We make some pretty epic breakfasts and dinners, trying to repay the generosity shown to us with delicious smells and tastes. One gets very used to eating similar things daily when on the road–the cooler holds sandwich fixings and as much fresh produce as we can stand to carry, and the granola lasted for breakfast til about 4 days from home. We found a few treats, like delicious gluten-free pizza at The Orpheum Theater/Studio Pizza in Hancock, MI, and a whiskey list beyond belief at Fitzgerald's in Eagle River, MI. The gluten-consuming part of the band fell deeply in love with Ray's Polish Fire (hot sauce from the Keweenaw) and Brandon and I found some gluten-free love in the form of chocolat/peanut butter cupcakes at Kavarna in Green Bay, WI. As I read back through this post, I think I can say with confidence that The Appleseed Collective thinks/talks about and eats food about as much or more than we play music on tour.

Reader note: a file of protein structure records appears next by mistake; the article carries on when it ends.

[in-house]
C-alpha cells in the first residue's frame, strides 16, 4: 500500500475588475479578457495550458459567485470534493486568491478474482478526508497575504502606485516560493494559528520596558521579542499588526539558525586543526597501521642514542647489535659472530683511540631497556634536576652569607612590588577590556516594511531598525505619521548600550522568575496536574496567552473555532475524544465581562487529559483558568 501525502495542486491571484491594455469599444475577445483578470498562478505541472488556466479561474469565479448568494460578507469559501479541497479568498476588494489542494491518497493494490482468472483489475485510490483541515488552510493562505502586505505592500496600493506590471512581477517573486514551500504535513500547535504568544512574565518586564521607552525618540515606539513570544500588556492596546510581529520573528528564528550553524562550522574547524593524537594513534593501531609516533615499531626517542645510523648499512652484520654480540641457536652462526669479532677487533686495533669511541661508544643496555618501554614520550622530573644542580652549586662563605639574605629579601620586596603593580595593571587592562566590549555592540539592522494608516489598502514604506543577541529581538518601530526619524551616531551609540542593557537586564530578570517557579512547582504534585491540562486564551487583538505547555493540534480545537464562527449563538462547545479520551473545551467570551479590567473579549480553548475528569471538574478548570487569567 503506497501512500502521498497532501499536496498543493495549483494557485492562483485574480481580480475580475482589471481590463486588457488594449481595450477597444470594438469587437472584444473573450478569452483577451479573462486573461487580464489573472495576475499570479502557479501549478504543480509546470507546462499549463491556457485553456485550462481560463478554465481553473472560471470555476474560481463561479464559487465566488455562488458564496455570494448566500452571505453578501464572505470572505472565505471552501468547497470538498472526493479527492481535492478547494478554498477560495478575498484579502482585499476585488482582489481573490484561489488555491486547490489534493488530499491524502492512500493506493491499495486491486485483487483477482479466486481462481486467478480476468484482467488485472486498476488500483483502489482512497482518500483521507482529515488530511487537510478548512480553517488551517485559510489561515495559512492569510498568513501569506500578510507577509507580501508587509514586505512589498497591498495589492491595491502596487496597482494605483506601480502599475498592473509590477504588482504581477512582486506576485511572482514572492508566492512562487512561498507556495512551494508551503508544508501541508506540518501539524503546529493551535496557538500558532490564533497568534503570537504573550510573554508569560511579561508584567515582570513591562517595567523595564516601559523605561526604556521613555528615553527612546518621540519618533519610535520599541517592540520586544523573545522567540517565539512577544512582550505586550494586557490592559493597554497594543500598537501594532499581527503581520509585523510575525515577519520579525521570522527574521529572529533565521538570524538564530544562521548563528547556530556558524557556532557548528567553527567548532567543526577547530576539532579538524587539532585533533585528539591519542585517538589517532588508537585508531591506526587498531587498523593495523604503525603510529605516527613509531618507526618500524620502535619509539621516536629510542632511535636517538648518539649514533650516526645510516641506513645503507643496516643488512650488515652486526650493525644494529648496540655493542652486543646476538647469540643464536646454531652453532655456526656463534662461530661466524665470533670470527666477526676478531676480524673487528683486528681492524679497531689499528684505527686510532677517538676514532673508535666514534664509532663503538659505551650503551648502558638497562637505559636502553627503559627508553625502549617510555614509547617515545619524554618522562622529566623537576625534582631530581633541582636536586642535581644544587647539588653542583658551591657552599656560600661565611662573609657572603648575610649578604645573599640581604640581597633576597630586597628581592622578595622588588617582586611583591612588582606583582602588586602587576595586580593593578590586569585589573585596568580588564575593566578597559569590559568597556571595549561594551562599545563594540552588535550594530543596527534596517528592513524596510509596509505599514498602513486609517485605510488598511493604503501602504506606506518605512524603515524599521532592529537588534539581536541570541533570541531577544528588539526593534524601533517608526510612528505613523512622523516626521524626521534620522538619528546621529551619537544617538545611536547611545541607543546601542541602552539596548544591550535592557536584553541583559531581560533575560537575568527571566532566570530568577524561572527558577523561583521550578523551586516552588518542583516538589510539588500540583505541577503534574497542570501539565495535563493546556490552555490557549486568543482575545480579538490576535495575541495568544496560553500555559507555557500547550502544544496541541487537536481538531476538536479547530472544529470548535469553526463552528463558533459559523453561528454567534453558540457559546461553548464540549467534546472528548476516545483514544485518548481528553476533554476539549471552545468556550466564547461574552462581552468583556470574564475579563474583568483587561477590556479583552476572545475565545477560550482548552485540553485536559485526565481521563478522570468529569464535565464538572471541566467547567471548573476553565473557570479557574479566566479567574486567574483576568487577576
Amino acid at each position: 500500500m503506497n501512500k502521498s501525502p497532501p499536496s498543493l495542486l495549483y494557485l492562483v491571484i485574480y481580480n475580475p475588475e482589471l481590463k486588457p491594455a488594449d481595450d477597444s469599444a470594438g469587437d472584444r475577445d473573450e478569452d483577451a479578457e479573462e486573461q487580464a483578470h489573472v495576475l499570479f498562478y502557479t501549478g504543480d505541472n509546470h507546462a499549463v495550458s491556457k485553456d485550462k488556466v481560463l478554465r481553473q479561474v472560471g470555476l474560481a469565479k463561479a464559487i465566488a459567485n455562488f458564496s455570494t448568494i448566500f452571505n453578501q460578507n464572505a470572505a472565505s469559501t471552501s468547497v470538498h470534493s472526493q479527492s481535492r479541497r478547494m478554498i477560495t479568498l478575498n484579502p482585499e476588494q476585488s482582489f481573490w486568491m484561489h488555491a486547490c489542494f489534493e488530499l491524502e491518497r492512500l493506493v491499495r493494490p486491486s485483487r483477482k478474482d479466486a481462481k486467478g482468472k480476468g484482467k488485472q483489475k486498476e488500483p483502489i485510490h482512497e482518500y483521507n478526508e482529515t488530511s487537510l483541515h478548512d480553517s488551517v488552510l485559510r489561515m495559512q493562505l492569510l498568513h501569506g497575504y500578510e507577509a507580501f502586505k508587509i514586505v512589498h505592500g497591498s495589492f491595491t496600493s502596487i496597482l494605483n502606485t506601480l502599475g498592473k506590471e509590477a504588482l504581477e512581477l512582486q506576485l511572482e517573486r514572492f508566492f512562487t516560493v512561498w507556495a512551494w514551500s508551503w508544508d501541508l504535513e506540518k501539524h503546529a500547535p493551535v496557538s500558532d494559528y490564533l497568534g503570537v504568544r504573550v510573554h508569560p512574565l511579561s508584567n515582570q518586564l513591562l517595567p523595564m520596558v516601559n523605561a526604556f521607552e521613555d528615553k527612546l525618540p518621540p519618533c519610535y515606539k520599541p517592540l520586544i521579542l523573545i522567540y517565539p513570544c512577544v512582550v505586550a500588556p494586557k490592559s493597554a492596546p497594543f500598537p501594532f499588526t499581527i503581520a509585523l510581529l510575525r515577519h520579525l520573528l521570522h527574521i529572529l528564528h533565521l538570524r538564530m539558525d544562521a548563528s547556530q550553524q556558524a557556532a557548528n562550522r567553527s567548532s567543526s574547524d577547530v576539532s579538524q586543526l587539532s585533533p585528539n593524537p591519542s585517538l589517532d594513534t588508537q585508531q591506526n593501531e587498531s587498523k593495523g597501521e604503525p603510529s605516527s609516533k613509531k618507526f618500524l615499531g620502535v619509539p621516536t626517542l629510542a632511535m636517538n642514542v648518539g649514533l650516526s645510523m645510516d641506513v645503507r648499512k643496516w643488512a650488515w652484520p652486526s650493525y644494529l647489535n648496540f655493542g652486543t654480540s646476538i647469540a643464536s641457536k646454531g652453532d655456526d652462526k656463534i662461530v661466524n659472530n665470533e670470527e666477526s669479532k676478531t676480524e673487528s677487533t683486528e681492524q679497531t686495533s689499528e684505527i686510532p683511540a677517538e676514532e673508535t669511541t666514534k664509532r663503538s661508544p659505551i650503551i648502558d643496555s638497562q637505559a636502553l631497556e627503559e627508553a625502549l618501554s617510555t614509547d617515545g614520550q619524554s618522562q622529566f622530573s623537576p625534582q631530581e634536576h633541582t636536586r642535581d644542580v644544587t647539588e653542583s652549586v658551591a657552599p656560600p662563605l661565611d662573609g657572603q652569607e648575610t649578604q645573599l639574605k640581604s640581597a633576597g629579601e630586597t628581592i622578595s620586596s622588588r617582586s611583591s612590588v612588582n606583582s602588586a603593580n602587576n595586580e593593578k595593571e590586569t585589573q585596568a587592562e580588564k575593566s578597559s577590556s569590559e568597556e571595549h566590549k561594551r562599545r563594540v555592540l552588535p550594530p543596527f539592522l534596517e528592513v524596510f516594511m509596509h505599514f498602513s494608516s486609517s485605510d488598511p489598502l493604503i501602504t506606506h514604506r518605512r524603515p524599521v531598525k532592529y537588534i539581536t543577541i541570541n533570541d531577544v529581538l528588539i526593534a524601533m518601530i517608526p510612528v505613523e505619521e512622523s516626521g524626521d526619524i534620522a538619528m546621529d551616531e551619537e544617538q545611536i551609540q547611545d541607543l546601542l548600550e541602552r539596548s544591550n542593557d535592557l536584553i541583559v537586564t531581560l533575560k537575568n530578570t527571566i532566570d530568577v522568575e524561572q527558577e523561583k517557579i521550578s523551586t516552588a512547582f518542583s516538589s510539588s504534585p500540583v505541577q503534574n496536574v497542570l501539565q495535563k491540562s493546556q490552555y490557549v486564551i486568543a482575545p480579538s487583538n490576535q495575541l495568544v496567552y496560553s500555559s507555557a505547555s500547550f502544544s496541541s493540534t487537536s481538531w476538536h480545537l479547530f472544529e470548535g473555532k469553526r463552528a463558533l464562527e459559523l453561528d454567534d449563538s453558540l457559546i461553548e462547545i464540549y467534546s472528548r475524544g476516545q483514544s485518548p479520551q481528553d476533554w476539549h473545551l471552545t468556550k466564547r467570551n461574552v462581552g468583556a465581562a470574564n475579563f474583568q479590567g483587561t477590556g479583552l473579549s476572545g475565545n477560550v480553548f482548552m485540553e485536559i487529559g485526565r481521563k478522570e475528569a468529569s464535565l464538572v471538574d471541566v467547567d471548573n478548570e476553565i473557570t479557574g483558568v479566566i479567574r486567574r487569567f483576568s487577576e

There are often meals that I miss while tour, and the following is one of them. The Brinery supplied TAC with a good amount of fermented magic for tour, which we proceeded to plow through since we're all totally obsessed with sauerkraut and pickled vegetables covering all other food items consumed. What we didn't have for the entirety of tour, though, was tempeh. Tempeh is one of my favorite foods. It was only introduced to me within the last year or so, and if you have not yet tried it, stop what you're doing and go get some. Okay actually don't do that yet–finish reading this post and THEN go shopping. In Ann Arbor, I am very lucky to have local tempeh handmade by the folks at The Brinery. They are fermentation WIZARDS over there. Seriously. Do you know how good fermented foods are for you? My stomach and tastebuds both cry like babies when I don't eat enough kraut. Anyways, The Brinery is knee-deep in a Kickstarter project right now, trying to raise funds to double production at their small business. This is nothing but good news, because the more money they raise, the more fermented, probiotic goodness will end up in our bellies. EXTRA BONUS, The Brinery is a local business that supports other local businesses–the cabbage and other produce that goes into The Brinery's products is supplied by nearby growers like Tantre and Frog Holler Farms. So, supporting The Brinery is supporting both your local and inner economy.